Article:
Federal Court Rejects Challenge to Use of Toll Revenues for Corridor Transit Project

 
 
January 23, 2014

I have a newspaper front page from 2008 hanging on my wall: “Court throws out $300M tax plan.” That case involved Virginia setting up an autonomous unelected body and delegating the power to impose seven new taxes to it. The Virginia Supreme Court struck down that scheme, holding that while local entities can collect fees, only the Legislature can choose to impose taxes.

The next case was decided this week, elaborating further on when fees become taxes. The case involves the use of toll revenue from the Dulles Toll Road (connecting D.C.’s Capital Beltway with Dulles International Airport) to build a Metrorail extension in the Road’s median. As I explained in my book on distinguishing taxes from fees, a tax is imposed for the primary purpose of raising general revenue while a fee is imposed for the primary purpose of paying for a service provided particularly to payor.

Are the use of tolls in a corridor for a transit project in that same corridor a tax or a fee? The federal Fourth Circuit Court of Appeals ruled that it’s a fee, for three reasons:

  • It is a fee because toll payors will receive a particularized benefit from the Metrorail construction in the toll road corridor, both from added transportation options and mitigated traffic congestion. The law requires a reasonable correlation, not direct and exclusive correspondence, between the payors and the use of the money. The court is right: maybe I think the government wastes some of the money I have to pay to get a license or a permit, but it’s still a fee so long as they use it to provide me with the license or permit.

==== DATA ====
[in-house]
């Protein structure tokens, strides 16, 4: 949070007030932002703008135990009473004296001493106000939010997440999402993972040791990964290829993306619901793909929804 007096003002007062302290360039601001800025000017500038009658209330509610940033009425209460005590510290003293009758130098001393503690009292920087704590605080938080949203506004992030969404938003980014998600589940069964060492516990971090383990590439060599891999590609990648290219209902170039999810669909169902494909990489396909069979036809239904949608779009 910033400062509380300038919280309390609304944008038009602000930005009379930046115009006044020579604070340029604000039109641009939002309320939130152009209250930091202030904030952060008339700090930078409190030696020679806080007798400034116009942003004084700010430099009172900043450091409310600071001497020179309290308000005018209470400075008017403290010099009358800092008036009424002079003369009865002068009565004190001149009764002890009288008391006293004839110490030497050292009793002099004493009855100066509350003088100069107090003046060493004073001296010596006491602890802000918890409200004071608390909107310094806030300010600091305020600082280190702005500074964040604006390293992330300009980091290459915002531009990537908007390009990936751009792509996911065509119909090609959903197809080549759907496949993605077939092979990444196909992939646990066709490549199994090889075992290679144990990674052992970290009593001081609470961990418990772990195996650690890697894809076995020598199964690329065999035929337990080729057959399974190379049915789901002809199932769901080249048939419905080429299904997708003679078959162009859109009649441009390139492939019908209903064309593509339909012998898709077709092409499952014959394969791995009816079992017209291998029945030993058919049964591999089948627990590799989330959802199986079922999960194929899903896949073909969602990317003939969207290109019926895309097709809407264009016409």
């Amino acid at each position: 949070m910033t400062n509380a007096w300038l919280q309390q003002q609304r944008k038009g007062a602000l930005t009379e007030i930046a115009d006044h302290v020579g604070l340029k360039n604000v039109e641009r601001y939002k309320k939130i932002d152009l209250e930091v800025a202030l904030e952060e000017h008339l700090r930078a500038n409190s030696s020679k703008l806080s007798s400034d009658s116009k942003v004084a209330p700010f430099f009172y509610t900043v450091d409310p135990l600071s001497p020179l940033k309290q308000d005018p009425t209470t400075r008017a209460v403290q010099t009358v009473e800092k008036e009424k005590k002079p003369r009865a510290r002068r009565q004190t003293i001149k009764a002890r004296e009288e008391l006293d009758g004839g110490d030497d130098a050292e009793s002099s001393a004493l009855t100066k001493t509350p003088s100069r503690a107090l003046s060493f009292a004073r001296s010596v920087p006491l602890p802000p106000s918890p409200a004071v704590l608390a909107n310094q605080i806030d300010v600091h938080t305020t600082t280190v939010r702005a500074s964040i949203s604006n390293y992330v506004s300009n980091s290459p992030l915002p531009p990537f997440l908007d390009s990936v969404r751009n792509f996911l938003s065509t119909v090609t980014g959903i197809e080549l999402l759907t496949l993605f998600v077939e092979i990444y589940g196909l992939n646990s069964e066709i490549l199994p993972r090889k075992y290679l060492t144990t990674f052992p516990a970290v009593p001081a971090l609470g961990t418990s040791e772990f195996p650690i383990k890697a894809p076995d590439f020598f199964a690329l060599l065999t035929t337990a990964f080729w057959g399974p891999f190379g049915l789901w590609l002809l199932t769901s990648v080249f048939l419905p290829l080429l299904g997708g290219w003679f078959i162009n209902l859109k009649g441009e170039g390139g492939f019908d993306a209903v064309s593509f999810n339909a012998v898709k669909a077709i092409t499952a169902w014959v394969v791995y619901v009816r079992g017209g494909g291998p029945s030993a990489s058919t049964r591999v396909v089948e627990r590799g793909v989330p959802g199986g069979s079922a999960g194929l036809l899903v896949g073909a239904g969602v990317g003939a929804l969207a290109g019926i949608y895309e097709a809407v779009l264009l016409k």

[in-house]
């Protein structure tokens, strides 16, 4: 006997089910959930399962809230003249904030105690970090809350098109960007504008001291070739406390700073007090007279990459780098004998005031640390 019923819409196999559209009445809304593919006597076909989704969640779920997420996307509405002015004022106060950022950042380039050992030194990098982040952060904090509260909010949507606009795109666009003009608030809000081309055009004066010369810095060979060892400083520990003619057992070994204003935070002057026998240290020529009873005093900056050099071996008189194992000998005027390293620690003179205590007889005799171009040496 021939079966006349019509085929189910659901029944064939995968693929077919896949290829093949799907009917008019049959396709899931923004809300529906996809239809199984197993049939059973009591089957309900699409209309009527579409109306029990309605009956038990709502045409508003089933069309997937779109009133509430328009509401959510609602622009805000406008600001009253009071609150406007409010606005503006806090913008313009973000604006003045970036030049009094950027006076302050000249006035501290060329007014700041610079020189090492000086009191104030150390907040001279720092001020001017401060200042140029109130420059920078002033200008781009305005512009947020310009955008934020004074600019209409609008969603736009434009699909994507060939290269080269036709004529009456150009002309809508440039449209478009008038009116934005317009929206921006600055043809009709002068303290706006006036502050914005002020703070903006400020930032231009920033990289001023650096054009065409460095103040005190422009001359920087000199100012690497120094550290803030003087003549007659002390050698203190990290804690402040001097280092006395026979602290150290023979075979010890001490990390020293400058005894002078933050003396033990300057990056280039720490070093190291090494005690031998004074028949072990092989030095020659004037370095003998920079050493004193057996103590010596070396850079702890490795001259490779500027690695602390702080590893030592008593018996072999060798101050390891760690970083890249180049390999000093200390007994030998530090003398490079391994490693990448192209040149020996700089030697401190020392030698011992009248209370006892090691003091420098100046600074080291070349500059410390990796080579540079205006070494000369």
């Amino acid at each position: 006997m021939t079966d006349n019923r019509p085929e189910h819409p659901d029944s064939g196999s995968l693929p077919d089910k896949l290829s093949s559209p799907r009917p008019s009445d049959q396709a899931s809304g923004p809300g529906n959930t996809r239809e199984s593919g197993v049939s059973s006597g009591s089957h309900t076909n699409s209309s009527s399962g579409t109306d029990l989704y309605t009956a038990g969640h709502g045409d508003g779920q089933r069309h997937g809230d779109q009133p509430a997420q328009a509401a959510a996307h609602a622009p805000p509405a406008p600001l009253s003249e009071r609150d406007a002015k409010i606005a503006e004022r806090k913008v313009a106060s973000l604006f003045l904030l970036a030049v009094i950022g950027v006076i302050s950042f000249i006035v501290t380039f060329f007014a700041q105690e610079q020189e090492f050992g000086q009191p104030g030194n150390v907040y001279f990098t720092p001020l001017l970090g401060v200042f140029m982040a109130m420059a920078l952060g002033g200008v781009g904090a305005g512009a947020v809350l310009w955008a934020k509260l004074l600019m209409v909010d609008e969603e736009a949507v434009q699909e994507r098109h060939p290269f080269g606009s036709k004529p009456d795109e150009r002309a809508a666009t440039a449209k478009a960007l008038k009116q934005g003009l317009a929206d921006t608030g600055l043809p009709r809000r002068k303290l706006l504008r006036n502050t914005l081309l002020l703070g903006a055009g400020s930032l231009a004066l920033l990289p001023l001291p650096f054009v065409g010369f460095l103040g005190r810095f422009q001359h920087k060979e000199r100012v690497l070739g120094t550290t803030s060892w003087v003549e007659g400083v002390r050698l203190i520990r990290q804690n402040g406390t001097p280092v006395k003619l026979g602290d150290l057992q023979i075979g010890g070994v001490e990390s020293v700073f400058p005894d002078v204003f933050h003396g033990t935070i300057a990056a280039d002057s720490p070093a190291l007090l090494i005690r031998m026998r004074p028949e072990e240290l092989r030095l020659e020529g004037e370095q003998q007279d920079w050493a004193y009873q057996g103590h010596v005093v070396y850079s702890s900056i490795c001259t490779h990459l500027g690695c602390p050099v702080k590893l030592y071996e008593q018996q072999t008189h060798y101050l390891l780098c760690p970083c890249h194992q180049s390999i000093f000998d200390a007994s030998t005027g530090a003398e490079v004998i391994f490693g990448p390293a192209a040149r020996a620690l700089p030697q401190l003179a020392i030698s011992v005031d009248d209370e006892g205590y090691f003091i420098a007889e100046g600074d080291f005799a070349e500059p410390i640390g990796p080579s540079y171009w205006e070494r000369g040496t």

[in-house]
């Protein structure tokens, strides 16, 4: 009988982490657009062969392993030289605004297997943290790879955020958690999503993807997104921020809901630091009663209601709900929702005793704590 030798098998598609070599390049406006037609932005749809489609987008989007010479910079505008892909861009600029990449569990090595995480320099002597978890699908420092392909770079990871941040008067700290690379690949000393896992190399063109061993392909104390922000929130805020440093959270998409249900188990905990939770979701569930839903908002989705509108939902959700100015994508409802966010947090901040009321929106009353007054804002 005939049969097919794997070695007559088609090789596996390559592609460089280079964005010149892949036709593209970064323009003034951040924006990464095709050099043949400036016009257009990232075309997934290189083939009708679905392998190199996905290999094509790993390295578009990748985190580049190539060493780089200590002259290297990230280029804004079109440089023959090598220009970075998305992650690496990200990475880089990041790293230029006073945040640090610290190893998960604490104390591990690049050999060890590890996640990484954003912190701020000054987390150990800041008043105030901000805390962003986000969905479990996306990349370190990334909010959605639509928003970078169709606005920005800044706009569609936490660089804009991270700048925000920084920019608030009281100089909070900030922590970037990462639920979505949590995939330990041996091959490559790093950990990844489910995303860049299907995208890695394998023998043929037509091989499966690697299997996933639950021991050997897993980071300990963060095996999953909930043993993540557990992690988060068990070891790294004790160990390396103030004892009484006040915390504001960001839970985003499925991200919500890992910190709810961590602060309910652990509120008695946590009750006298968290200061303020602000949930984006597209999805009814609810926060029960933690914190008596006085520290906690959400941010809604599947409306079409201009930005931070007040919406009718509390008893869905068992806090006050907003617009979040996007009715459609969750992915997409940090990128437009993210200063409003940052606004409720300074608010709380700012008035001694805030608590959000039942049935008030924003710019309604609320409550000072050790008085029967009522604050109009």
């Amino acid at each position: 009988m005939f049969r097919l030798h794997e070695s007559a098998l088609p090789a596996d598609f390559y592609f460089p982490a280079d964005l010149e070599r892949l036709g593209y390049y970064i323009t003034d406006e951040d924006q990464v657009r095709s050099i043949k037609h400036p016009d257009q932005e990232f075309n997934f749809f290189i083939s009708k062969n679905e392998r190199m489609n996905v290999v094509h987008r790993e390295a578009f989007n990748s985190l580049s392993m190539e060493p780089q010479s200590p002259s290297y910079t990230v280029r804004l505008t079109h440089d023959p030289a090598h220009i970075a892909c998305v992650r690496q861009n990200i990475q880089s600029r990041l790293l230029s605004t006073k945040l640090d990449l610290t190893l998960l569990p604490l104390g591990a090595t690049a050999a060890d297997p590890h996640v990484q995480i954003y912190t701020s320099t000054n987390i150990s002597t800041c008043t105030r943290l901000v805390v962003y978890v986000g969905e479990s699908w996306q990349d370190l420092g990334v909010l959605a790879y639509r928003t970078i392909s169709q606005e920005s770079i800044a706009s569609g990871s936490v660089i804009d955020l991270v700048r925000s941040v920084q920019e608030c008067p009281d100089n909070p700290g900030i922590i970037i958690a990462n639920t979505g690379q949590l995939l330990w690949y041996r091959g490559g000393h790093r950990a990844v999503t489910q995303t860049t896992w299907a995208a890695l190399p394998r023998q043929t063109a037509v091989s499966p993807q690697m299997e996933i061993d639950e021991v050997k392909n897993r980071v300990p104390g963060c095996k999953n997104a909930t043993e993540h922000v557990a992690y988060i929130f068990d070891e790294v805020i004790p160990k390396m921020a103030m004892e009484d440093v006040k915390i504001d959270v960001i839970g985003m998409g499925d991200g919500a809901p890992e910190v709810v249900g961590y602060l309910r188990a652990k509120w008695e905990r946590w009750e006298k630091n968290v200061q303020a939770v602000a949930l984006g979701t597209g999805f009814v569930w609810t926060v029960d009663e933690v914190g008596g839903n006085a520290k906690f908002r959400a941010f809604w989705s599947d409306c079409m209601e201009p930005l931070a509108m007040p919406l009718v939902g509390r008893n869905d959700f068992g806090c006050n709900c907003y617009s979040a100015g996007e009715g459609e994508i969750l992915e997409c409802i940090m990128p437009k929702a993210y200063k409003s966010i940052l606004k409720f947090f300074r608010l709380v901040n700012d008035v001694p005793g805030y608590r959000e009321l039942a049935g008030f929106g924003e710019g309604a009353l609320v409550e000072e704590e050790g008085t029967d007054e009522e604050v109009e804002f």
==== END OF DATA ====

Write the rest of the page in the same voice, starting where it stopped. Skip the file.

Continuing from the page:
• Payment of the toll is voluntary. As I explained in my book, this is a bad basis for a decision as all choices are to some extent voluntary. Choosing whether to earn income is a voluntary decision at some level, but the income tax is still a tax. While driving on the Dulles Toll Road is voluntary, those who drive on it must pay the toll. The court shouldn’t have used this argument.
  • The surplus toll revenue is used in the corridor and not diverted to non-corridor or non-transportation uses. Virginia and the toll road operator argue that they think in terms of corridor transportation, not a road and rail system, so treating the revenue holistically makes sense. The court is correct: so long as the money isn’t being used for general transportation projects unrelated to the corridor, or for non-transportation projects, it’s still a fee.

The case is Corr v. Metropolitan Washington Airports Authority, No. 13-1076 (4th Cir. Jan. 21, 2014), and was a relatively easy case. The harder one will be where surplus toll or fee revenue is used for non-corridor or non-transportation projects, where it’s part-fee and part-tax. In North Carolina, we argued that the use of surplus lottery revenue for education purposes converted that surplus from a fee to a tax, and we stumped the state Supreme Court into a 3-3 tie.

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